The big Washington trade group representing BP and the other major oil companies says it has begun paying for TV ads in 10 states that attack the introduction of “new taxes” on the petroleum industry as part of comprehensive energy legislation.
The problem: the energy and climate bill currently before the Senate increases no taxes, and in fact, will save Americans money on their energy bills, according to a spokeswoman for one of the lawmakers who authored the legislation.
The American Petroleum Institute (API) announced Tuesday that it has begun running a series of 15- and 30-second television spots in 10 states during the month of July. They are running in Colorado, Michigan, North Carolina, North Dakota, Pennsylvania, Virginia, Maine, Missouri, Ohio and West Virginia, API says.
The ads feature working Americans’ responses to the potential for new taxes on the oil and natural gas industry, API says, adding that opposition to higher taxes remains strong among the public based on recent primary election results and opinion polling.
“Americans have historically been suspicious of taxes on the industry that produces most of the energy they consume,” Jack Gerard, president and CEO of API. “They deserve to be informed about new proposals that would increase those taxes by many billions of dollars a year. The ads are part of the national debate on energy and tax policy. We hope they will help ensure decisions affecting our economic and energy security are not made in a vacuum or based on incomplete information.”
The major energy and climate bill currently awaiting Senate consideration is the American Power Act, introduced by Sens. John Kerry (D-Mass.) and Joe Lieberman (I-Conn.). The legislation would reduce U.S. dependence on fossil fuels, but it contains no taxes or tax increases, says Kerry spokeswoman Jodi Seth.
“As for those stubborn things called facts, there’s not a single tax in the American Power Act, and the non-partisan Peterson Institute and the ClimateWorks Foundation have already announced that the American Power Act reduces -– yes, reduces -– energy costs for families and protects consumers, especially those most at risk,” she says.
Neither Gerard, nor the API statement on the new TV ads, cites the American Power Act by name, or any specific provisions that contain taxes or tax increases.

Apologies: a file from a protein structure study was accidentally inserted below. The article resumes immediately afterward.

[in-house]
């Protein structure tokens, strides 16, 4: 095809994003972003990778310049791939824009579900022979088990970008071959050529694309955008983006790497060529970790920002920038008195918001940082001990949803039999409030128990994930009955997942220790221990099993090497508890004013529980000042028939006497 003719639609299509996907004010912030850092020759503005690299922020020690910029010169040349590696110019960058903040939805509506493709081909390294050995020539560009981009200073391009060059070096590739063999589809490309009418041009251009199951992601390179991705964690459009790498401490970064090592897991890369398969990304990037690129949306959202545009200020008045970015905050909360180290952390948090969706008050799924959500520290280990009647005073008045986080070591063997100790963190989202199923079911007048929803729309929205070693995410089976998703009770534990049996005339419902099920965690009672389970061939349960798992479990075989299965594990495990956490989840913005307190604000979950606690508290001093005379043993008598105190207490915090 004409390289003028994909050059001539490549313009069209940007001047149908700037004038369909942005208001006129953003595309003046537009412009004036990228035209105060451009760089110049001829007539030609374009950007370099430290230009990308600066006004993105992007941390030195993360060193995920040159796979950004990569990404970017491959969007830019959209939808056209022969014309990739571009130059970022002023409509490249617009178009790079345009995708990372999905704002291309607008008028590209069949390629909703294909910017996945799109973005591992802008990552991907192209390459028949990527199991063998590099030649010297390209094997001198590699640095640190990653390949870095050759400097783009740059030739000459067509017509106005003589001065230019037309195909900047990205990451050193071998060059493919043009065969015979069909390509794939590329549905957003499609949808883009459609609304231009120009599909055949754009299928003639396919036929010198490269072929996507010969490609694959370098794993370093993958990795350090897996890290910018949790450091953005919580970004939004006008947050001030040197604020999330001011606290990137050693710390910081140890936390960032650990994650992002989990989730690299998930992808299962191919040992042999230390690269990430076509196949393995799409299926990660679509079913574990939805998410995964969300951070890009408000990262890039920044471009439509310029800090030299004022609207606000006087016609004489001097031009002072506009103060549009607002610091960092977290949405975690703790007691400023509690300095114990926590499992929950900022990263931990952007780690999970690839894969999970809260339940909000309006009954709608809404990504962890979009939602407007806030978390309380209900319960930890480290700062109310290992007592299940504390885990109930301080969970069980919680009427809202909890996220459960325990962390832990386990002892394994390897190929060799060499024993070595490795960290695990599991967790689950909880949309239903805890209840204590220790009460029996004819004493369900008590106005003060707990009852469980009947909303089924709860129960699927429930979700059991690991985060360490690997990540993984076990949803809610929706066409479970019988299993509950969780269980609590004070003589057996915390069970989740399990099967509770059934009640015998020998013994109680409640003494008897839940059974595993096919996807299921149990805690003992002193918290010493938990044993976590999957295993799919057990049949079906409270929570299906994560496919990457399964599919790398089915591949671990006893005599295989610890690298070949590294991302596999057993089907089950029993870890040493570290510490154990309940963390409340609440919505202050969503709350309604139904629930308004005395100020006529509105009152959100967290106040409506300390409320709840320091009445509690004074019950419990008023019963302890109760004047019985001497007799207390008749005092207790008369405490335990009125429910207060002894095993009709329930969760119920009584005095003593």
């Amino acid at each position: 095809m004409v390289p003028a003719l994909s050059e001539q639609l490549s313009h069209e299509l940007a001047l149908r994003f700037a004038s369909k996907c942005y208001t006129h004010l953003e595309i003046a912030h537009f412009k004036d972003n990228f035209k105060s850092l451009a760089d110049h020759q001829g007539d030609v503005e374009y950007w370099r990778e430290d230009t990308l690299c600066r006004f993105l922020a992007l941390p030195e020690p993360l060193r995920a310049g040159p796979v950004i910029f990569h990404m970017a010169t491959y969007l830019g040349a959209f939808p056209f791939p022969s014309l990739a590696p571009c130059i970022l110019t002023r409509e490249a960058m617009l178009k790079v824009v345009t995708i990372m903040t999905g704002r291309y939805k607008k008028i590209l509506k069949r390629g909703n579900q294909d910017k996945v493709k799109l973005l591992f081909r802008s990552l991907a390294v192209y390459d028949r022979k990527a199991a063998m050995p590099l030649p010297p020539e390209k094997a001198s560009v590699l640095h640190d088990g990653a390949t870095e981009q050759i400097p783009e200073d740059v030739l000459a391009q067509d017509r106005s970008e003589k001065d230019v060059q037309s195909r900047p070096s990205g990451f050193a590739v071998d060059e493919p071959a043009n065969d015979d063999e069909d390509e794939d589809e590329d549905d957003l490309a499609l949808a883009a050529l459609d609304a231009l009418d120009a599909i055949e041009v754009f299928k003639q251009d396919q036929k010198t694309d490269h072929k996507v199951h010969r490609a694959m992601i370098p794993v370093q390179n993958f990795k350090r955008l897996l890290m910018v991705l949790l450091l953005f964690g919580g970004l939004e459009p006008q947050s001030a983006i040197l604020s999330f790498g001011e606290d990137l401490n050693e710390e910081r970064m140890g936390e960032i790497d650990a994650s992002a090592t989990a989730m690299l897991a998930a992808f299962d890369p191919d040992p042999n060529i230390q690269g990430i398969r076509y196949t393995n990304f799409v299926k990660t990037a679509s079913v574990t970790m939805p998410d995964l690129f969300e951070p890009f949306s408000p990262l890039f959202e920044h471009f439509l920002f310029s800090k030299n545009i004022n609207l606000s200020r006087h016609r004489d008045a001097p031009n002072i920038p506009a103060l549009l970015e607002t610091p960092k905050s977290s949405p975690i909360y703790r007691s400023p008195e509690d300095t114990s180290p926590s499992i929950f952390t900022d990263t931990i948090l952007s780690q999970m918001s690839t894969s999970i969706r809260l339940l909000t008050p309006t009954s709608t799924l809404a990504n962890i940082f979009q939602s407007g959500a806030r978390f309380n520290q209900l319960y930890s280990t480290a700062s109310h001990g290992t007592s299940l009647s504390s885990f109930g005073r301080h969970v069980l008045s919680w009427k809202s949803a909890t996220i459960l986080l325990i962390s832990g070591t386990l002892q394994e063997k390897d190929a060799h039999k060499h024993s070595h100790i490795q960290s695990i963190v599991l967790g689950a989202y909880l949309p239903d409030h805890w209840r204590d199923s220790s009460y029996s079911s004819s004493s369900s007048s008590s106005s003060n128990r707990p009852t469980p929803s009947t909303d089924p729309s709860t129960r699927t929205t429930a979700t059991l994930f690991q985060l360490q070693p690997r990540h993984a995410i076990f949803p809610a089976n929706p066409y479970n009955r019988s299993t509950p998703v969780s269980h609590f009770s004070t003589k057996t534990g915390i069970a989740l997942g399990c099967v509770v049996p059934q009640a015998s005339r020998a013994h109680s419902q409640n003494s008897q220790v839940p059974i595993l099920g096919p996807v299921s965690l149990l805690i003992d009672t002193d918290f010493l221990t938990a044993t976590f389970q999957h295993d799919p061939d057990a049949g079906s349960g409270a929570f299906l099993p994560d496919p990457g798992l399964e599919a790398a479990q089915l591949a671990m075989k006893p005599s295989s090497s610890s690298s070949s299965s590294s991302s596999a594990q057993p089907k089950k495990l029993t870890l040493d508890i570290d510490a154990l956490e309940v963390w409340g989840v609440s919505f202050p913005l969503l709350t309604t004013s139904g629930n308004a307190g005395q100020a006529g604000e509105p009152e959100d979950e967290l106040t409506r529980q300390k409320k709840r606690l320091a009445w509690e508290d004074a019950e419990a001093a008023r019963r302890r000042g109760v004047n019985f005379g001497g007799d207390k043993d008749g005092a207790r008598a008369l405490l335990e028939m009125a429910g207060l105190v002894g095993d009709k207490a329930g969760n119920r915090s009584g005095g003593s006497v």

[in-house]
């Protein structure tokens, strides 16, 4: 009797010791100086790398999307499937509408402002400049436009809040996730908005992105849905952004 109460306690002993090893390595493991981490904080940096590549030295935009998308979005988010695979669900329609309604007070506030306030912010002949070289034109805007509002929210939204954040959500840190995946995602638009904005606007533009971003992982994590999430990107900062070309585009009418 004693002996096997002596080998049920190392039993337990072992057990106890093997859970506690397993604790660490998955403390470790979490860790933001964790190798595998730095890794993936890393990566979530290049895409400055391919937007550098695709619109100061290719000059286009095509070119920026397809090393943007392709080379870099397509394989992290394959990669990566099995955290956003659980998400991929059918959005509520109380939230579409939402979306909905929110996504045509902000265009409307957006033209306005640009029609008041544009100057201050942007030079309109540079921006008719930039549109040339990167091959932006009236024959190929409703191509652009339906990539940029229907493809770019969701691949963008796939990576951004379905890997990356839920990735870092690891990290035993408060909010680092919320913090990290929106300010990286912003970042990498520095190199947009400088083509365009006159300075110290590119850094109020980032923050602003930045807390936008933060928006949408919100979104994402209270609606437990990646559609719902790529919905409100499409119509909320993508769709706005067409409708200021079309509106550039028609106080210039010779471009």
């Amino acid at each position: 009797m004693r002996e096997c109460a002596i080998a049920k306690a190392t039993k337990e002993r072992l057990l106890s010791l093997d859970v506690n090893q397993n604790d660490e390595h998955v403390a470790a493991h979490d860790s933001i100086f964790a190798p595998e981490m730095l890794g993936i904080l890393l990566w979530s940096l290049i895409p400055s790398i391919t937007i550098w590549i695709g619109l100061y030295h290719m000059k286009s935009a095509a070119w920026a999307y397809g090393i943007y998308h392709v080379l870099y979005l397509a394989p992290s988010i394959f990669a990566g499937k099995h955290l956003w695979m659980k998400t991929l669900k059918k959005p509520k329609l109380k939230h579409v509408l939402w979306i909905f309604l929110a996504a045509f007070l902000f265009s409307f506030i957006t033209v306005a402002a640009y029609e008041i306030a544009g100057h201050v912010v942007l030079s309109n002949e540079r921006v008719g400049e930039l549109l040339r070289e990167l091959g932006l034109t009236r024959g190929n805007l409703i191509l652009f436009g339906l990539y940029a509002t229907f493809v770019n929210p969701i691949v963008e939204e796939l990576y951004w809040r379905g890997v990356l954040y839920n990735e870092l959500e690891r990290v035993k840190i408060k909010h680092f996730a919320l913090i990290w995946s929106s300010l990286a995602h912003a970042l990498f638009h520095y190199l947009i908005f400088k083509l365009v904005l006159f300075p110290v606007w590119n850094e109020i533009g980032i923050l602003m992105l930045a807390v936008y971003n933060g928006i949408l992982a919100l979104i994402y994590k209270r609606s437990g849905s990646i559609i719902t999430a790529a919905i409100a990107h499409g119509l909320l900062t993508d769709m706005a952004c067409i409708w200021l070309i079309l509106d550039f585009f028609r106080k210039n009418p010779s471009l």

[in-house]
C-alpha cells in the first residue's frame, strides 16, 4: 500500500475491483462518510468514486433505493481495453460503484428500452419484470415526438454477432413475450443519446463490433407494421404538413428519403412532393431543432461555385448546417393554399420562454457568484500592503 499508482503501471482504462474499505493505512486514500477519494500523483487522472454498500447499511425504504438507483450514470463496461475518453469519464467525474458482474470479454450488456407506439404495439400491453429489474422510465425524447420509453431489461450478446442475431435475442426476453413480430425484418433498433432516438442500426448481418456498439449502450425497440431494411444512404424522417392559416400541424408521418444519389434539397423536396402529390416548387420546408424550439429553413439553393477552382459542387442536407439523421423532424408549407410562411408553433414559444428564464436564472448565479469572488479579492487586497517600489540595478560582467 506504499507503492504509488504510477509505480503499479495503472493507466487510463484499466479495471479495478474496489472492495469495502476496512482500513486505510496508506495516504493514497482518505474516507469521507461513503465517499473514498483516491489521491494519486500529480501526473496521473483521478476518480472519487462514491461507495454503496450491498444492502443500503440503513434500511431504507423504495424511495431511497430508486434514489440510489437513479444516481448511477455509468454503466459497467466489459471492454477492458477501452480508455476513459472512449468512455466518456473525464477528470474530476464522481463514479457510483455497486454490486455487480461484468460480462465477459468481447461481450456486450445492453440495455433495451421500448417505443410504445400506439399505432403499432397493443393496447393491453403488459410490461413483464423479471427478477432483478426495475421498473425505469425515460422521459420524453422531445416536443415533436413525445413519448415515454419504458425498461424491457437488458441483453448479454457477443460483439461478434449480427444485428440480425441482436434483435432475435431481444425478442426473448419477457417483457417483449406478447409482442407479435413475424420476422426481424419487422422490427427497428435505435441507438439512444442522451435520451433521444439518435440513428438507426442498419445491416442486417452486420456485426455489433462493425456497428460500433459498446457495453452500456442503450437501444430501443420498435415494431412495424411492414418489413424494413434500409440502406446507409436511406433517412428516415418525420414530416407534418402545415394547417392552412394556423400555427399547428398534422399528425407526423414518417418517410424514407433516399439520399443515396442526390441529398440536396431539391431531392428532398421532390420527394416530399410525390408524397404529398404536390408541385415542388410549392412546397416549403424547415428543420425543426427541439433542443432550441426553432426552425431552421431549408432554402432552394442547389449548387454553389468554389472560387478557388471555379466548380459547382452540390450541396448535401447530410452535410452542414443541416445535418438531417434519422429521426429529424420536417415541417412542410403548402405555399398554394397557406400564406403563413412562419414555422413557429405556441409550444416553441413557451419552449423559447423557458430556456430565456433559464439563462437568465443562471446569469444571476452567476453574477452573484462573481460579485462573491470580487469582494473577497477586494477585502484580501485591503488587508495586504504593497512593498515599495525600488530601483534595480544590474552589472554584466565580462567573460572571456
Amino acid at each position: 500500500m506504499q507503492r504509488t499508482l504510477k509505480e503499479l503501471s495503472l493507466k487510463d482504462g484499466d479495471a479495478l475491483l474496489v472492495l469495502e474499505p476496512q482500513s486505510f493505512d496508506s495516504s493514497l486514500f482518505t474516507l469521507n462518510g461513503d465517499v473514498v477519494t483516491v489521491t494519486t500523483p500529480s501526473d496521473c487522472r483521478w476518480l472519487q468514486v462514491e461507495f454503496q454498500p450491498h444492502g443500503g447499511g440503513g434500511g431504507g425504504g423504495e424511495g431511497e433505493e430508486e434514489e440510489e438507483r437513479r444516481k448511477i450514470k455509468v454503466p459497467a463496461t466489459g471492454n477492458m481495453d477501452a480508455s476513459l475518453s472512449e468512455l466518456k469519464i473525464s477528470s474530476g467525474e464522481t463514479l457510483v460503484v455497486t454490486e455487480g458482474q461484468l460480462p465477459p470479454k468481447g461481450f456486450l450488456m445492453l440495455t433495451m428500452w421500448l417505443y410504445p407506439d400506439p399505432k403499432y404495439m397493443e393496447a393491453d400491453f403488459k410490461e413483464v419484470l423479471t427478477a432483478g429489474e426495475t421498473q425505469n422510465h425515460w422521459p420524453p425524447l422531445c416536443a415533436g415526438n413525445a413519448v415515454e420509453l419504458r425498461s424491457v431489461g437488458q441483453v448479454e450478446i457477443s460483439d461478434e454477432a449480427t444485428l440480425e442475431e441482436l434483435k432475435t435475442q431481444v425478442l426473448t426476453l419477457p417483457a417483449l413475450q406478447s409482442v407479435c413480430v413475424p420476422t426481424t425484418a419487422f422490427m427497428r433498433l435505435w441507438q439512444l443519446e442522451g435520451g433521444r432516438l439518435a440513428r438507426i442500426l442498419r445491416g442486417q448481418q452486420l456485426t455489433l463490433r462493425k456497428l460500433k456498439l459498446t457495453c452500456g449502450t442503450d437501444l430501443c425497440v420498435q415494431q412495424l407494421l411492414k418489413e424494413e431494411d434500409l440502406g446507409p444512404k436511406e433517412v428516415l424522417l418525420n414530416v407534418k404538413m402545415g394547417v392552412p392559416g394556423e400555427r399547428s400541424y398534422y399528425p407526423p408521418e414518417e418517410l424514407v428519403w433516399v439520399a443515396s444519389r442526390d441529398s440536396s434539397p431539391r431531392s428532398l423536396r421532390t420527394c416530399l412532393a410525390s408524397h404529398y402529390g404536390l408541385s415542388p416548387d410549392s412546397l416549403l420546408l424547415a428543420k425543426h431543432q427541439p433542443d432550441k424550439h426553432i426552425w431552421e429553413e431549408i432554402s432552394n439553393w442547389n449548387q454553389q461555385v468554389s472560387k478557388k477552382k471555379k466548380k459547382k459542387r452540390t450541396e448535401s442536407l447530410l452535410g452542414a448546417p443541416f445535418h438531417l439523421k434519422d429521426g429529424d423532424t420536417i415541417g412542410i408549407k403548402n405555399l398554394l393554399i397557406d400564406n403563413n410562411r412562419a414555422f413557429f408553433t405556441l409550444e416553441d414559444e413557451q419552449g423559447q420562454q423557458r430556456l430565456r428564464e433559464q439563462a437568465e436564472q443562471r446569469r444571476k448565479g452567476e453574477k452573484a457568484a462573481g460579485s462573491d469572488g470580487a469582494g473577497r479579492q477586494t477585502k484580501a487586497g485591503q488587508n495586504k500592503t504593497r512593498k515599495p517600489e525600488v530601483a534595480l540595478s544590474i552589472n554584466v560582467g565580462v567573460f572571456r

Majority Leader Harry Reid (D-Nev.) has vowed to bring clean energy legislation to the Senate floor in response to the monster BP oil disaster on the Gulf Coast. President Obama, too, also seeks enactment of energy and climate legislation. The president called for passage of such a bill in his televised Oval Office address on the BP spill, which is the worst such oil disaster in U.S. history.
The American Power Act would spend more than $6 billion per year to transform the U.S. transportation system to result in a 40-percent reduction in oil imports -– while saving Americans money at the pump, according to a Kerry factsheet on the bill.
The ClimateWorks Foundation analysis indicates that the American Power Act would save families $71 a year.
In fact, many large corporations have announced their support for the Kerry-Lieberman bill, including Duke Energy, NRG Energy, Nike and DuPont.
Despite outside business and interest-group backing, no Senate Republicans have announced their support for the American Power Act. The bill would require some GOP votes to overcome a Senate filibuster, and some Democrats, including Sens. Jay Rockefeller of West Virginia and Carl Levin of Michigan, announced their opposition.
The publisher of the news site On The Hill, Scott Nance has covered Congress and the federal government for more than a decade.